her employment and her termination were made by DHMC administrators, or that line staff
could know of such statements on a second or third-hand basis. Dr. Porter seeks to conduct these
interviews without DHMC's counsel present to avoid the expense of taking formal depositions
from multiple members of hospital staff and to avoid the chilling effect that a deposition taken in
the presence of hospital attorneys could have on staff members.
In response, DHMC directs the court's attention to Baisley v. Missisquoi Cemetery Ass 'n,
708 A.2d 924, 167 Vt. 473 (Vt. 1998), which adopts a relatively expansive reading of
Disciplinary Rule 7-104 of the Code of Professional Responsibility. Rule 7-104 is the
predecessor of Rule 4.1 of the Rules of Professional Conduct adopted in Vermont in 1999.
substance of the two rules is the same.
The parties agree that the issue under consideration is controlled by the substantive law of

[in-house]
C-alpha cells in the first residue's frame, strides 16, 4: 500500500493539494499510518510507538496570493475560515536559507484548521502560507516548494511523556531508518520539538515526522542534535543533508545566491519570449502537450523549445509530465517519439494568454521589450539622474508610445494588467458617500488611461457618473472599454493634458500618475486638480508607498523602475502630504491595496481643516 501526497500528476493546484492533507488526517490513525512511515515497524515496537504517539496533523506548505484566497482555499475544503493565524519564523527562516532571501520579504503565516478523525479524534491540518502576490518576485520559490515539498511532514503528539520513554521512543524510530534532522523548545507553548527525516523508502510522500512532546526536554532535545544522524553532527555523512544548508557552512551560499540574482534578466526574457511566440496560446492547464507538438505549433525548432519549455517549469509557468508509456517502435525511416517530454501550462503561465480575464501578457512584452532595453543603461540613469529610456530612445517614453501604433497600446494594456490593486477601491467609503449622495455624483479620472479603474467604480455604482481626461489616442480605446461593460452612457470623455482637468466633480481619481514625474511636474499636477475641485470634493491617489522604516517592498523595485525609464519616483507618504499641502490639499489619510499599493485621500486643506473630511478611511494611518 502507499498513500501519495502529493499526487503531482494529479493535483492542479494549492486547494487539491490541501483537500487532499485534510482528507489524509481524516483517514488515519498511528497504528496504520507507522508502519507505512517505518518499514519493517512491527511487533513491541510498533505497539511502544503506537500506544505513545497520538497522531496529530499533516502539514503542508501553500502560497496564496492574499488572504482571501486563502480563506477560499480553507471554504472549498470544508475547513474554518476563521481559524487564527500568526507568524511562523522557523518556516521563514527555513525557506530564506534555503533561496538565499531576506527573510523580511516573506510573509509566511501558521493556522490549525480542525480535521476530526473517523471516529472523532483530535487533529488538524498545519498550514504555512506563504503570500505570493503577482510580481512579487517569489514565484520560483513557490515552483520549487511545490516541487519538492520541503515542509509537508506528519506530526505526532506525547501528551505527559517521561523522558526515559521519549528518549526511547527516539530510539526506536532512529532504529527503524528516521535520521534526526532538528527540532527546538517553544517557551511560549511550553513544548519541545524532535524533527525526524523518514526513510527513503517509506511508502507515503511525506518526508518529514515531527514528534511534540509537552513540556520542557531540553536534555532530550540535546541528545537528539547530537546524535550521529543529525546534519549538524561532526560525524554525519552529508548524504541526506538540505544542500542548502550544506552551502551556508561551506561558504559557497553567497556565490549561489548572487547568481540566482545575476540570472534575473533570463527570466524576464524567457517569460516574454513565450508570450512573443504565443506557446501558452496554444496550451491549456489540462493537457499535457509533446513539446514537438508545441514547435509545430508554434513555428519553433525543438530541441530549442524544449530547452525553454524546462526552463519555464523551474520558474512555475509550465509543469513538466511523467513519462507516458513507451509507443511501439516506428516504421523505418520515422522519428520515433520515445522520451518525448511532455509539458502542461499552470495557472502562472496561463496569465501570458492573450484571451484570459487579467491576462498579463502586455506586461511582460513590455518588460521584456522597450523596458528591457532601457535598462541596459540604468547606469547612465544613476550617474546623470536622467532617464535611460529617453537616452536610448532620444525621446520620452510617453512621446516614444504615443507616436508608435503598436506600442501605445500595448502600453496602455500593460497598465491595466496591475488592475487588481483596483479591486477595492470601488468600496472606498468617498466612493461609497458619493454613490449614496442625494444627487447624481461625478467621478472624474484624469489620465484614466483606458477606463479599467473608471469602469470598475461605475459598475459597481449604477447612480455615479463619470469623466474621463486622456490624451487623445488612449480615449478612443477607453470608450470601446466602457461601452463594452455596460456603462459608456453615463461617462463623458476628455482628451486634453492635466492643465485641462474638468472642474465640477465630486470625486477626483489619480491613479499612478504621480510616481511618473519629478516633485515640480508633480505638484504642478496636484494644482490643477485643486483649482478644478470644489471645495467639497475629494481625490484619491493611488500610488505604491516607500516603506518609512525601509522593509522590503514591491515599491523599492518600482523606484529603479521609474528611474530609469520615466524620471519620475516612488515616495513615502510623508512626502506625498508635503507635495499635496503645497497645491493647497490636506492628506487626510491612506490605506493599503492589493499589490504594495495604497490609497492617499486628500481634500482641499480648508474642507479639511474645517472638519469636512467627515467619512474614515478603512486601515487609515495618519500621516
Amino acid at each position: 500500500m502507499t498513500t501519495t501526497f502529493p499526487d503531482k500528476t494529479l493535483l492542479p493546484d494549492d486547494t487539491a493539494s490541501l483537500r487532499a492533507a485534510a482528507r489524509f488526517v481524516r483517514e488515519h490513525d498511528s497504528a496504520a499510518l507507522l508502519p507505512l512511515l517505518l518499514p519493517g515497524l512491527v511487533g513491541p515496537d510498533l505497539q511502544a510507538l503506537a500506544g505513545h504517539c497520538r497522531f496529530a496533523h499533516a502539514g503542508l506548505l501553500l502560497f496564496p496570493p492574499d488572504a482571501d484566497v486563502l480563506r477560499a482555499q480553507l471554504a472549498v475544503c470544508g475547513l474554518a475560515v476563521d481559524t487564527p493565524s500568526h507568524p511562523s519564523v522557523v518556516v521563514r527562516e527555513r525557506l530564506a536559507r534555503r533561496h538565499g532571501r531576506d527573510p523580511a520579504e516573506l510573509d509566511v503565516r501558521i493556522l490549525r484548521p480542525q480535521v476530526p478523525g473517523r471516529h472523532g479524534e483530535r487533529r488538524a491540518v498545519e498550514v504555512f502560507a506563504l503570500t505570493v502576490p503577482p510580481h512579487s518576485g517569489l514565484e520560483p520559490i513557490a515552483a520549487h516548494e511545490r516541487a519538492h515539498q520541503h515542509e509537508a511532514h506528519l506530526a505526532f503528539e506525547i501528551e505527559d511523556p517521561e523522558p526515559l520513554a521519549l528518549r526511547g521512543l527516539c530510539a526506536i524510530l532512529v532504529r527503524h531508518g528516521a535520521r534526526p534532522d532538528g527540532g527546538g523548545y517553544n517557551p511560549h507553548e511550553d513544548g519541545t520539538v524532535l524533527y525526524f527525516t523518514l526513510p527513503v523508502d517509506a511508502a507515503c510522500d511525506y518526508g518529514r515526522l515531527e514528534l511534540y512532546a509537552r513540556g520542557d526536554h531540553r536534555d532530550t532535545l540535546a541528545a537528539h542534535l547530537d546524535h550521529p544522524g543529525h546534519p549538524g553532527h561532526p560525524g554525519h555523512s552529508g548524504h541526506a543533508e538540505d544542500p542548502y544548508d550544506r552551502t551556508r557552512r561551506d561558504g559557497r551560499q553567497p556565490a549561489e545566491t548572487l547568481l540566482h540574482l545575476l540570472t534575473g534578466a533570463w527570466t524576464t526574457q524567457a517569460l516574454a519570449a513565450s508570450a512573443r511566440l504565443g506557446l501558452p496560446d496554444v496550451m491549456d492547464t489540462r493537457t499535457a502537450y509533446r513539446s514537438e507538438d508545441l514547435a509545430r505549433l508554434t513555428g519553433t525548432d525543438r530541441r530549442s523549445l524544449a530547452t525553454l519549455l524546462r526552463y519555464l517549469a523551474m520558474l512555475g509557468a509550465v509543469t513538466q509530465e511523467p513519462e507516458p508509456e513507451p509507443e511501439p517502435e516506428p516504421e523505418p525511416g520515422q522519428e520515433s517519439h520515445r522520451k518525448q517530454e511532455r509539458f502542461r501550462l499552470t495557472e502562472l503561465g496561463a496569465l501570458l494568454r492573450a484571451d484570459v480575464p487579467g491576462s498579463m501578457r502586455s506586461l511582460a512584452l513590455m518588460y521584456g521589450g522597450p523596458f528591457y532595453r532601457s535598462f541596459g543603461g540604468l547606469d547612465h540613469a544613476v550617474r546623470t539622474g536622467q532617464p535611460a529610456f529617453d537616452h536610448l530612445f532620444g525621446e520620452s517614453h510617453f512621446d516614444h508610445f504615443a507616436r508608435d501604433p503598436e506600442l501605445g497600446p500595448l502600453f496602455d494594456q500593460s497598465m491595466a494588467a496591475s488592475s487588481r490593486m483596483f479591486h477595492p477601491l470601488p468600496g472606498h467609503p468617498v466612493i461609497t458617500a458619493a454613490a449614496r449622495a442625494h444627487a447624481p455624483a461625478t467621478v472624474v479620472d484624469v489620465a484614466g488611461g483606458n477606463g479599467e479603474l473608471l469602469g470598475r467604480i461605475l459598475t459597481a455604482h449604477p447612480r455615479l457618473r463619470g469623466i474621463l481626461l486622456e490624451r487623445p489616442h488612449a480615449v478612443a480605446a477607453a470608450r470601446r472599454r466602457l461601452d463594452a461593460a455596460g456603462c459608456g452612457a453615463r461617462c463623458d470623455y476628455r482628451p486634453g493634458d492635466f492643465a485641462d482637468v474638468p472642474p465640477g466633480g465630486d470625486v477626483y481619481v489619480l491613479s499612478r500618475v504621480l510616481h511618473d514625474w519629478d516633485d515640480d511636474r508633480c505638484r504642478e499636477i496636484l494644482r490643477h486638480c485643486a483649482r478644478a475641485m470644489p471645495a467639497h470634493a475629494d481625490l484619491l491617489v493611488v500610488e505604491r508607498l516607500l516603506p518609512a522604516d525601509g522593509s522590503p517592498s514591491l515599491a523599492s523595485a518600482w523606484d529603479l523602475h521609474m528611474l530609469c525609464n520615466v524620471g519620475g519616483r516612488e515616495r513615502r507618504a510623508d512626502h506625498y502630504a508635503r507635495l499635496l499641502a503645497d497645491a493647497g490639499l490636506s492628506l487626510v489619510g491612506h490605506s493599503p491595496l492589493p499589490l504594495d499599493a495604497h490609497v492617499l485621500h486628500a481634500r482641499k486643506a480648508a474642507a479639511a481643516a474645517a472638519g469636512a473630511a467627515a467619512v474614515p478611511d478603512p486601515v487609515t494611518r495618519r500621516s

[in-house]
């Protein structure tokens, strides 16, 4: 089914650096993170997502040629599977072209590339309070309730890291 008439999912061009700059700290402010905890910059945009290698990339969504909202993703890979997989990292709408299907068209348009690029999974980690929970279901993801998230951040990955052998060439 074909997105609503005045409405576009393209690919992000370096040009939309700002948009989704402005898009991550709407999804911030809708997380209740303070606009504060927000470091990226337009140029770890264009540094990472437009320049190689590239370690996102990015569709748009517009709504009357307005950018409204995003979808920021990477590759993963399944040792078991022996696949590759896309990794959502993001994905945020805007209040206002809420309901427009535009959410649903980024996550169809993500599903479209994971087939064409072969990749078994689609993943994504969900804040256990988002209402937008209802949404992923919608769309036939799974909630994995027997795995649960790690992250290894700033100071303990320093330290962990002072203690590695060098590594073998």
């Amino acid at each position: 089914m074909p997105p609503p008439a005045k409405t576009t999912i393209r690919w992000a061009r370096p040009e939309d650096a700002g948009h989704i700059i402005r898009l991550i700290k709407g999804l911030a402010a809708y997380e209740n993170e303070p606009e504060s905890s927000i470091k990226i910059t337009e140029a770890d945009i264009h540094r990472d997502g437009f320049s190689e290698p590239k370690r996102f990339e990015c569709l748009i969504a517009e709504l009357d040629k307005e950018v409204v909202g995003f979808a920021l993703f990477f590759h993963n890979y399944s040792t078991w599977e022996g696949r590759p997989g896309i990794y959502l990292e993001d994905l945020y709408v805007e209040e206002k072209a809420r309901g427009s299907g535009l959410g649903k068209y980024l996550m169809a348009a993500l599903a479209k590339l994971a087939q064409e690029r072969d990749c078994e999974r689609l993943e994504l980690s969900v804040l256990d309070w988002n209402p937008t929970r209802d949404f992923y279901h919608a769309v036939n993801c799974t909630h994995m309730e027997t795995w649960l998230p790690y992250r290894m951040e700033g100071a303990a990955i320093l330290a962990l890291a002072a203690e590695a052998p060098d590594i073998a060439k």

Vermont governing lawyers.
Rule 4.2 prohibits lawyers from communicating with persons represented by other
counsel without consent of the other lawyer or court authorization. The prohibition extends only
to the subjects covered by the representation. The scope of the prohibition in the case of officers
and employees of corporations is described in Comment 7. The comment identifies several
classes of people who are obviously off-limits to opposing counsel. These include a "constituent
of the organization who supervises, directs or regularly consults with organization's lawyer" and
a constituent who "has authority to obligate the organization with respect to the matter." Dr.
Porter's attorneys agree that they may not contact such people.
The parties dispute the proper application of the third clause of Comment 7, which
concerns constituents "whose act or omission in connection with the matter may be imputed to
the organization for purposes of civil or criminal liability." In broad terms, people whose actions
may give rise to vicarious liability may not be contacted by opposing counsel.
Section 100 of the Restatement (Third) of the Law Governing Lawyers considers the
same issue with a greater depth of explanation. As in the case of Rule 4.2, a current employee or
agent may not be contacted if (1) that person is in contact with the lawyer, or (2) that person's
acts may be imputed to the organization. The Restatement adds a third category of employees